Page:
• Adobe Creative Suite 6 With Creative Suite 6--Adobe’s biggest revision in years--the company is bravely steering users away from its own Flash standard for Web multimedia. "Creative Suite 6 is full of technological triumphs, from the use of GPU acceleration in Photoshop CS6 and Premiere Pro CS6 to the ability of Dreamweaver CS6 to output smartphone apps for almost any mobile operating system by transferring their production to the cloud," wrote PCWorld's Alan Stafford in praise of Adobe's Creative Suite 6.

  • Google Chrome Mobile Browser for iPhone and iPad Since Google announced the mobile version of its Chrome browser for iOS in June, users generally have responded well. In June it was, for a time, the number one free app downloaded from iTunes. Until iOS 6 arrives with its tab cloud syncing, Chrome is a great bet for iOS users to sync their tabs, bookmarks, history, settings, and passwords across their Apple computers, tablets, and phones.

  • Barnes & Noble Nook Simple Touch With GlowLight Electronic-ink e-readers are great in that they're lightweight, they hold a charge for a seeming eternity, and they're easy to read even in sunlight. The only problem is, they need a light source when you want to use them in the dark. The Barnes & Noble Nook Simple Touch With GlowLight, however, includes a built-in light that doesn’t need any extra help, much to the delight of others around you, such as seatmates on a flight or bed partners who prefer darkness while they snooze.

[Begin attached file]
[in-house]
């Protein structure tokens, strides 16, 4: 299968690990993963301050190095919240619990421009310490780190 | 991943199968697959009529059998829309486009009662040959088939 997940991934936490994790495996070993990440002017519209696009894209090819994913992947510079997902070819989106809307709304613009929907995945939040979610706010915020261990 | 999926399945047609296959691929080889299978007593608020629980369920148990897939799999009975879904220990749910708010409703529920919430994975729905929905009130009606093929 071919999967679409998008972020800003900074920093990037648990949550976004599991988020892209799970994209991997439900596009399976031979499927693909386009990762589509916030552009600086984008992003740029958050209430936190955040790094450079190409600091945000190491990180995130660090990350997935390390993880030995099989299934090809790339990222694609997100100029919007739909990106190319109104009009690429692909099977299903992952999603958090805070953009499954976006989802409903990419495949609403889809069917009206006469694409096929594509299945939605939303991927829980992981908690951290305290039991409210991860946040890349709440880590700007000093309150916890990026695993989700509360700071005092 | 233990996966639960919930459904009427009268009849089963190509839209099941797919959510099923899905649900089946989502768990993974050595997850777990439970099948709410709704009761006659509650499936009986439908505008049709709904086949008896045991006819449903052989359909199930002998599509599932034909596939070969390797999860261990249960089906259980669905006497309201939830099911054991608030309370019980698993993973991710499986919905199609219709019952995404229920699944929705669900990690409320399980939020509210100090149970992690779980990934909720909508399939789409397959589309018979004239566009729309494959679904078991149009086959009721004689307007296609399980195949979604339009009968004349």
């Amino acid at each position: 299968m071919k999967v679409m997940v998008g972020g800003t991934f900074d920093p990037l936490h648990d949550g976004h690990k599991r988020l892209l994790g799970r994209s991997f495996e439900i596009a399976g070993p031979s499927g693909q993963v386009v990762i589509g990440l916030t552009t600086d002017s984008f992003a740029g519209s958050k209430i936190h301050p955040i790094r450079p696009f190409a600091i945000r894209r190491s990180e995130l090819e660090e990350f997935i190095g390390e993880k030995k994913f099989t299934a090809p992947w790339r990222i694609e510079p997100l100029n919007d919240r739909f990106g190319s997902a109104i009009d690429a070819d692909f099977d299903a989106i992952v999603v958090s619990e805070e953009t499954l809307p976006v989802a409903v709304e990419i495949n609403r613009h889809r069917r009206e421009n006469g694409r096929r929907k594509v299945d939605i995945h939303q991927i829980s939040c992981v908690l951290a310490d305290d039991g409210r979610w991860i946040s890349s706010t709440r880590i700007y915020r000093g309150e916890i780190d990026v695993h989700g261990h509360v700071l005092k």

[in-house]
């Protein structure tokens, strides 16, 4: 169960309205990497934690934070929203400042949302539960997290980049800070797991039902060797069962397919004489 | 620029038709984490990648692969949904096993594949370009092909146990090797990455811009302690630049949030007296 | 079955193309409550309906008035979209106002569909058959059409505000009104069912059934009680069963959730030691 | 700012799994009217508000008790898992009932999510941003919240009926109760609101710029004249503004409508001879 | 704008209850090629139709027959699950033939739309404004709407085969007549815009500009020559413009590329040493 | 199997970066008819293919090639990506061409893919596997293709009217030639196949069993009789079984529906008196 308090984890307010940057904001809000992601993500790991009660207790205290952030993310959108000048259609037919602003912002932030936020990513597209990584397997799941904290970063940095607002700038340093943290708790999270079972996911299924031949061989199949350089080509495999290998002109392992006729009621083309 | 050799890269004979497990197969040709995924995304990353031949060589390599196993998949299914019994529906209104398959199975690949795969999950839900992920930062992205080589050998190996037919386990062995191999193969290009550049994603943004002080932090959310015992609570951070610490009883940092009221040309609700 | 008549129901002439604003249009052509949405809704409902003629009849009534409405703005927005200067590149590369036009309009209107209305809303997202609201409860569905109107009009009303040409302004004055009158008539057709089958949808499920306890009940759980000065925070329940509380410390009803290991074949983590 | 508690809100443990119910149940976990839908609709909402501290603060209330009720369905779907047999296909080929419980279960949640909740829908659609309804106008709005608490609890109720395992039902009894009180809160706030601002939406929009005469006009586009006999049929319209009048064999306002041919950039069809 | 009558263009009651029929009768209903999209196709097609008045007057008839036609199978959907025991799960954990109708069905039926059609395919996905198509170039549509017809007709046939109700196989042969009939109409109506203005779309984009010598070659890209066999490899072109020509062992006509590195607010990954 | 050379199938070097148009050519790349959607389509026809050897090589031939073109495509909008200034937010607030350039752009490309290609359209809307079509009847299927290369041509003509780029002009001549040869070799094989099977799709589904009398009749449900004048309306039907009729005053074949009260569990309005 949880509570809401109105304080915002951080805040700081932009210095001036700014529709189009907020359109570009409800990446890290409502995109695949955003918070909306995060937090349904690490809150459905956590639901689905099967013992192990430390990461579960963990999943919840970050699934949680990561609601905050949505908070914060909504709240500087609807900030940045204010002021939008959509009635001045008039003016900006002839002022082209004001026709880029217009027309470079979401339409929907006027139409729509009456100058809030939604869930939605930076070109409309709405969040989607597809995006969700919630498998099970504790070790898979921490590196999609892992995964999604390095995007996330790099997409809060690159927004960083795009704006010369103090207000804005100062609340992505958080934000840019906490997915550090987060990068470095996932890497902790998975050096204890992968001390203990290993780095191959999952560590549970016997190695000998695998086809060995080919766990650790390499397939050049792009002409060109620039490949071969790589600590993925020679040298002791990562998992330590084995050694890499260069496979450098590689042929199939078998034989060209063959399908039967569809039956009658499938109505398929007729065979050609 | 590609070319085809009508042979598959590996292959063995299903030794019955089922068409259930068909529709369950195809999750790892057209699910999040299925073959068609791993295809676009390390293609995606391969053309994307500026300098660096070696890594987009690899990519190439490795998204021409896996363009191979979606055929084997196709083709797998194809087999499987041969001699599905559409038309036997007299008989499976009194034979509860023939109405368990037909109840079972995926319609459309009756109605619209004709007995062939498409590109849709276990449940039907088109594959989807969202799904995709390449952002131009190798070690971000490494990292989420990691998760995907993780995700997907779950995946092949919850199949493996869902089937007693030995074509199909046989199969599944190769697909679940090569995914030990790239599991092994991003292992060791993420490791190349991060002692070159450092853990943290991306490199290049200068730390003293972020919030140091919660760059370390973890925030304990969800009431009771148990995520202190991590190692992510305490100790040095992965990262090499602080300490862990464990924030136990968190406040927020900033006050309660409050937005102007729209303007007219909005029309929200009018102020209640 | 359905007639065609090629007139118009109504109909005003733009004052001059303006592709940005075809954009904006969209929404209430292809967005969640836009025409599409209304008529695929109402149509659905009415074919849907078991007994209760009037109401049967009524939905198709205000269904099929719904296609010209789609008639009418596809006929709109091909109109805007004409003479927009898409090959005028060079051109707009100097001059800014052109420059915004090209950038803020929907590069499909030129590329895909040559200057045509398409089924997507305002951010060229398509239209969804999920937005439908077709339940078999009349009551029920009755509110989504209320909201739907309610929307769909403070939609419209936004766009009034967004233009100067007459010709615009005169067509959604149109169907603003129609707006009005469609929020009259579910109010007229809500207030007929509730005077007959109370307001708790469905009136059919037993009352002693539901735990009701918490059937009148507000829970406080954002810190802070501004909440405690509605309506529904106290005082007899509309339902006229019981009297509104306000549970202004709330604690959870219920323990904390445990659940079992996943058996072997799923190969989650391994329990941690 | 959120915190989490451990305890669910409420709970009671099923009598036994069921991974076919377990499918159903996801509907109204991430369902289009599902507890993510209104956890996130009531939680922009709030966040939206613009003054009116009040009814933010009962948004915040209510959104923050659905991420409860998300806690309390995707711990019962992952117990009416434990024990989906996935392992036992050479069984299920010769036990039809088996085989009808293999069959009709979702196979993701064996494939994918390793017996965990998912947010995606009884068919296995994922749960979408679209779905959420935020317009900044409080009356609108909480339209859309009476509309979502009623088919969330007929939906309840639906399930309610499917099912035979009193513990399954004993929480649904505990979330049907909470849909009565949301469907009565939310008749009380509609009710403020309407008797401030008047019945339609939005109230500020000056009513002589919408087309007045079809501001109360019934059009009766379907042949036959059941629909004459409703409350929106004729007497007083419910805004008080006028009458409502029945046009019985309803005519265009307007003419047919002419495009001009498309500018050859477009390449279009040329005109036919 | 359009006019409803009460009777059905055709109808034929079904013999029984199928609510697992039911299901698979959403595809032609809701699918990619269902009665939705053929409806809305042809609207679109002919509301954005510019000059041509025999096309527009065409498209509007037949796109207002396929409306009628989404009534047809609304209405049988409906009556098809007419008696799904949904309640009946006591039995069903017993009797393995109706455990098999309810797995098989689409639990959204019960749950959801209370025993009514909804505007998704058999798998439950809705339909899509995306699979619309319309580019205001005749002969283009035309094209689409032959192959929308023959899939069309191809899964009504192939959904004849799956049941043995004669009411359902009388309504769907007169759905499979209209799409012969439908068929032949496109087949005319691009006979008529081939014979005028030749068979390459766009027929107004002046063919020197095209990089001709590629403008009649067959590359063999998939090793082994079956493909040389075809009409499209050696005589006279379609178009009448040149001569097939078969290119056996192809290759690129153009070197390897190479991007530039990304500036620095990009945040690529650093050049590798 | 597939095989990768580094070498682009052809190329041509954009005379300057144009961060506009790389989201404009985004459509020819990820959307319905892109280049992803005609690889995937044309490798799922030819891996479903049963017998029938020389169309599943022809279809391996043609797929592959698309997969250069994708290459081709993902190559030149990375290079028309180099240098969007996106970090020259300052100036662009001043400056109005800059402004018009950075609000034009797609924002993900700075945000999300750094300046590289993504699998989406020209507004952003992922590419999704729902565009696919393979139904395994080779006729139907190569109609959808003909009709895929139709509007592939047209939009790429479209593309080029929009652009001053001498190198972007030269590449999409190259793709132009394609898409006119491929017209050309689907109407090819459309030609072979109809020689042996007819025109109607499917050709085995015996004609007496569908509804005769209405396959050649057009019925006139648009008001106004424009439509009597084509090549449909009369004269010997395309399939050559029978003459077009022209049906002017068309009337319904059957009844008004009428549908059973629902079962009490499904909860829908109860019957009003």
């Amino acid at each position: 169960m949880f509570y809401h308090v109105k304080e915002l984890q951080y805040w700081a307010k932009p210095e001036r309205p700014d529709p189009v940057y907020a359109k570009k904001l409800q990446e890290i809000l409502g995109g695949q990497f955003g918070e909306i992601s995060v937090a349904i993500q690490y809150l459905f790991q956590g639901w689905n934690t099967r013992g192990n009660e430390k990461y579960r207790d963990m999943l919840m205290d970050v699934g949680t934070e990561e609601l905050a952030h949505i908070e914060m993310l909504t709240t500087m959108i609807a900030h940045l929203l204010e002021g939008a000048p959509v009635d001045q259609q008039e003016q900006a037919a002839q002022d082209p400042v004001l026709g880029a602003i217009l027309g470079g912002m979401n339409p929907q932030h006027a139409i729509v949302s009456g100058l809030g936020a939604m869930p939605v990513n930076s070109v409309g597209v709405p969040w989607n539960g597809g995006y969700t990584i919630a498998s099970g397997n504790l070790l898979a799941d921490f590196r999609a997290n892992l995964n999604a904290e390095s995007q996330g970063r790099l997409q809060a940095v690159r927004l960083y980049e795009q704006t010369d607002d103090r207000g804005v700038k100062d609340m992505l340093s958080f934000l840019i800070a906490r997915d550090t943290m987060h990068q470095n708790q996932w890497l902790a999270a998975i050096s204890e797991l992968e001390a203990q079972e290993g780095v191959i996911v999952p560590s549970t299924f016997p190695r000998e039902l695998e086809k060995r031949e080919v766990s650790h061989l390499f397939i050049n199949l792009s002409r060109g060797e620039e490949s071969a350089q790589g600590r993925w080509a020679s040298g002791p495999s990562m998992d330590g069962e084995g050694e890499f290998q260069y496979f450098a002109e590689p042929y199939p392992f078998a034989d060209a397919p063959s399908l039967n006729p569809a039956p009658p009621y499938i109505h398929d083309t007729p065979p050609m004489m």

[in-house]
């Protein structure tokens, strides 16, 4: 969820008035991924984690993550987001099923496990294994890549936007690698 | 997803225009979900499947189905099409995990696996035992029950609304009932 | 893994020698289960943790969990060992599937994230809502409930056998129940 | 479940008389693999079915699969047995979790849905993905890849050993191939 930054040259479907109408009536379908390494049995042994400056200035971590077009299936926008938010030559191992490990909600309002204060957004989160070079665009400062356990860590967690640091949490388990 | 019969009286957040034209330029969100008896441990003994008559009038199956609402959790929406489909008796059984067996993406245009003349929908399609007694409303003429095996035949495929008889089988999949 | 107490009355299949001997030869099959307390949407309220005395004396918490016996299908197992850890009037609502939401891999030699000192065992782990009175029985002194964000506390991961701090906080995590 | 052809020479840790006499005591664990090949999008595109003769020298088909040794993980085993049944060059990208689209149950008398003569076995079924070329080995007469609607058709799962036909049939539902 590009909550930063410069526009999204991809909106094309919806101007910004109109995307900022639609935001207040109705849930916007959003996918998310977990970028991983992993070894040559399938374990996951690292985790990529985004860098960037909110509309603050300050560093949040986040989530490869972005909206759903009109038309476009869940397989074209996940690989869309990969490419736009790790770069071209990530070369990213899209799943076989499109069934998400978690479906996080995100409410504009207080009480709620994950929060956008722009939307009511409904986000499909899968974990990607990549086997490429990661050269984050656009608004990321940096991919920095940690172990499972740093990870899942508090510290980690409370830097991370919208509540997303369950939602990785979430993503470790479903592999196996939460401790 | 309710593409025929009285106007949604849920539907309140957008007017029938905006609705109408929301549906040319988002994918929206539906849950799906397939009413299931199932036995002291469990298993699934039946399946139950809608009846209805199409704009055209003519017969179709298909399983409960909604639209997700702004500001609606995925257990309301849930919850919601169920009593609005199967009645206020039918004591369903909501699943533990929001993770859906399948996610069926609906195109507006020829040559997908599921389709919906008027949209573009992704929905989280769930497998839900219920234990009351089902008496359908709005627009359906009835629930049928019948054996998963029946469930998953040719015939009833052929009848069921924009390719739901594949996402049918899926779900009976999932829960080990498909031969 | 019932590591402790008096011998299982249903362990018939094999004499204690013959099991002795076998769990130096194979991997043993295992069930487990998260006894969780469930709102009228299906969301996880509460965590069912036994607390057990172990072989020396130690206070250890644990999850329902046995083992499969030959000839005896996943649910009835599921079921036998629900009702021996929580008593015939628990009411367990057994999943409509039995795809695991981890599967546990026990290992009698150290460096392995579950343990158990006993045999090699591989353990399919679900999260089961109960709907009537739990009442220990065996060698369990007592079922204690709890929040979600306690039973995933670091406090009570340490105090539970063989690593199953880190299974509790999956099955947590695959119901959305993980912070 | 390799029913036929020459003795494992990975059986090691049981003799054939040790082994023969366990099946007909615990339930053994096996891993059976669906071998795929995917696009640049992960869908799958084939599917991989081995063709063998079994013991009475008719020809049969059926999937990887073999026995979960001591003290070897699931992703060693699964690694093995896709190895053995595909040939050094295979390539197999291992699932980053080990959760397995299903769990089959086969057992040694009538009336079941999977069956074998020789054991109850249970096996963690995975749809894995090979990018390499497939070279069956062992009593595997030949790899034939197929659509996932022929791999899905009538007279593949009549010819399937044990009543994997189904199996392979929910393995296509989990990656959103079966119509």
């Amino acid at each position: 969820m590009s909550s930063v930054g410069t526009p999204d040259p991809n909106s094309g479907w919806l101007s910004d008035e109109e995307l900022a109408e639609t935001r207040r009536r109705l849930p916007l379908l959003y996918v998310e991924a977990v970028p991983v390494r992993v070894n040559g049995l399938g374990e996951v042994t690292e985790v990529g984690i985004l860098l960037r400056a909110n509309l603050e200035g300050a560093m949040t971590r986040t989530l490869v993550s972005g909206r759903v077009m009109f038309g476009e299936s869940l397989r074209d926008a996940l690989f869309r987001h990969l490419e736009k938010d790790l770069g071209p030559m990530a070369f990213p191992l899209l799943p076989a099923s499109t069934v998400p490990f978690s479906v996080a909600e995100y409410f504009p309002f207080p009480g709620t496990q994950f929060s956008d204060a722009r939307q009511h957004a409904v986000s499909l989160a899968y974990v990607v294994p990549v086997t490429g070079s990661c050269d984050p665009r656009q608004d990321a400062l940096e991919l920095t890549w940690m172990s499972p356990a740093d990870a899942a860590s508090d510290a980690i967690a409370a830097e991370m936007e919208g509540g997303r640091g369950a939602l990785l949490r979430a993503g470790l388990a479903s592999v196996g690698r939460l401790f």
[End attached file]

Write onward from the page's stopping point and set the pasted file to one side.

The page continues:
• Samsung ES8000 Series LCD HDTV Samsung's top-of-the-line UNES8000 Smart LED TV includes a "Micro Dimming Ultimate" feature that brightens the picture and reduces the halo effect often seen on edge-lit LED sets. The remote accepts voice and gesture controls, and the HDTV's superthin bezel makes the screen seem almost edgeless. Your entertainment center would kill to host this beauty.

  • Sony PlayStation Vita Sony's PlayStation Vita is an excellent handheld gaming machine that’s worth paying for if you demand more from your mobile gaming than smartphone or tablet games can provide. The PlayStation Vita packs a quad-core PowerVR Series 5XT SGX543MP4+ GPU that’s similar (though superior) to the dual-core SGX543MP2 GPU inside the Apple iPhone 4S and iPad 2. The GPU does a fantastic job of rendering movies and games without a hitch, and the Vita has respectable battery life.

  • Galaxy Tab 10.1 and Galaxy Nexus Banned in U.S. The ongoing patent war between Apple and Samsung recently saw a federal judge banning the sale of the Samsung Galaxy Tab 10.1 and the Galaxy Nexus smartphone in the United States. This decision wasn’t a win for consumers--and certainly not one for Samsung--but for Apple, it was huge. However, the injunction barring the sale of the handset was suspended in early July, and these days consumers are probably getting sick of Apple's patent litigation.

  • SOPA and PIPA Stopped The federal bills known as the Stop Online Piracy Act (SOPA) and Protect IP Act (PIPA) would have allowed rights holders to seek court orders requiring payment providers, advertisers, and search engines to stop doing business with websites that infringe upon copyrighted material, so that search links to such sites would be removed. Neither piece of legislation did enough to protect against false accusations. They also would have given the U.S. government the power to censor the Web. After a mass protest by Web companies and millions of users on January 18, Congress postponed further action on the bills indefinitely.

  • Asus Zenbook Prime UX31A Ultrabook A full-HD display that uses IPS technology is the breakout feature of Asus’s new high-end Ultrabook. IPS produces a bright and clear image at all viewing angles, and offers terrific color. Amazon currently sells this Ultrabook for $1080 with an Intel Core i5-3317U 1.7GHz processor, a 128GB solid-state drive, a backlit keyboard, and the Windows 7 Home Premium 64-bit operating system.